Founders’ Day Convocation Address
Anthony S. Parent Jr., Ph.D.
Professor of History
Thank you, Jermyn, for the introduction. Greetings to President Hatch, Provost Tiefenthaler, Dean Fetrow, my colleagues, students, alumni and friends of the University.
Thank you, Provost Tiefenthaler for the invitation to speak. I also thank Dean Herman Eure and Mr. Doug Bland for generously giving me their histories of race relations and documents that they’ve collected. JaNee Jones, my student assistant, provided valuable support. Mrs. Jing Wei and media relations in the Athletic Department provided technical support for the audio portion of this presentation. I’d like to acknowledge the articles that I’ve drawn on in the Wake Forest Magazine and the Old Gold and Black, especially the series on race relations by Alex Reyes and Jessica Pritchard. Finally, thank you Dr. Lynne Reeder, president of the Association of Wake Forest University Black Alumni (AWFUBA), for organizing interviews, and the alumni who shared their experiences with me.
I dedicate these remarks to my son Fred, class of ’09.
Two of our former colleagues have defined the African-American experience. Emeriti professor Dr. Dolly McPherson, Angelou’s Boswell, explained that the African-American experience is both celebratory and transcendent, “a source of regenerative strength.” Former Divinity School professor, Dr. Bradley Braxton, now pastor at Riverside Baptist Church, wrote that the African-American experience “is the communal quest … for legitimate self-affirmation…, which gives rise to and nourishes itself.” This regenerative quest is woven into the fabric of Wake Forest University.
It would take, as my mother might say, a month of Sundays to give a proper history of African Americans at Wake. Nevertheless, I hope that my talk will capture the ethos of the African-American experience.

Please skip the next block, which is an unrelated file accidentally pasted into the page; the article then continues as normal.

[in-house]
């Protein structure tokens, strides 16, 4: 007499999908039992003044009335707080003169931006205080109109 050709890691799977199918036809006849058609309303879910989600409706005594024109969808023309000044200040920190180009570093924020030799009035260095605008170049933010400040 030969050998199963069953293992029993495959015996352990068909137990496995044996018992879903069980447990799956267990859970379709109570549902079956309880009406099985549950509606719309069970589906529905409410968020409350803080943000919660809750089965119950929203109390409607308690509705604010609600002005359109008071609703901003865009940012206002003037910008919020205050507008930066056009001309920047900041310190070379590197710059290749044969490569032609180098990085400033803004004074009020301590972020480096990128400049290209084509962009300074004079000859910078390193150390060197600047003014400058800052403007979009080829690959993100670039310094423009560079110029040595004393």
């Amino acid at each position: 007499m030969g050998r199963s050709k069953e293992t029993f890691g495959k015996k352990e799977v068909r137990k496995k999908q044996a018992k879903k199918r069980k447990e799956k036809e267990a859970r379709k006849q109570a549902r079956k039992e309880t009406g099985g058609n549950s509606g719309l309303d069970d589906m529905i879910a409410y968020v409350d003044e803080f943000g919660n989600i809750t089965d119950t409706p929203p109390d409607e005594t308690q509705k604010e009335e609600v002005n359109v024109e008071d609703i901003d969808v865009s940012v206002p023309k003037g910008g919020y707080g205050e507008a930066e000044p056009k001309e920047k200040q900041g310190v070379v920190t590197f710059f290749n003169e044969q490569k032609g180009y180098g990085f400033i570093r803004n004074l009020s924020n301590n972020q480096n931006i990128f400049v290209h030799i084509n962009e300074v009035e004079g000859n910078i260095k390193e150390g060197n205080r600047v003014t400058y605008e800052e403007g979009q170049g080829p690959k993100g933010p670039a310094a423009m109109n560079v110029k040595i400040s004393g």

Desegregation, which Provost Emeritus Edwin G. Wilson has called “one of the most important events in the history of Wake Forest,” happened when most Southern white colleges were in lockstep against it. The Feb. 1, 1960, sit-in movement in Greensboro crystallized the moral and ethical issues of segregation at the college. Wake entered the movement on Feb. 23, 1960, when ten of her students joined twelve Winston-Salem State Teachers College students in a sit-in at the downtown F.W. Woolworth lunch counter. The sit-ins, “extensively” covered by the Old Gold and Black, linked the lunch counter struggle to the admission of black students to the college.
Students affiliated with the Baptist Student Union and under the tutelage of M. Macleod Bryant formed the African Student Project to find a black candidate for admission. They solicited an application from Edward Reynolds, a Ghanaian student, and paid for him to come to North Carolina in the fall of 1961. His application, however, was never submitted because the trustees had not yet changed the admissions policy. With President Tribble’s help and the African Student Project’s financial support, Reynolds entered Shaw University. Even Reynolds later asked rhetorically: “Isn’t it strange that Wake Forest students who wanted to integrate had to go across the Atlantic to find a black student?”
The following spring the trustees reversed their position. On April 27, 1962, the Board of Trustees voted 17 – 9 to end the university policy of racial discrimination. The Old Gold and Black cheered the sea change as a triumph in the struggle for civil and human rights. “No longer will we be compelled to live under the shadow of segregation. No longer will Wake Forest students participating in sit-ins be met with cries of ‘clean up your own back yard first.’ No longer must we admit to being a Christian college which does not accept fully the principles upon which it was founded.”
Reynolds matriculated during the summer session 1962. He felt that it was an unforeseen blessing that his admission had been delayed. During his time at Shaw he identified with the black community, an identification that would later assist him at Wake. “When I was here, I was very happy at Wake Forest, and I was very much accepted,” he reminisced, “but in a way, deep down, I needed to identify with something.” That something was the African-American experience.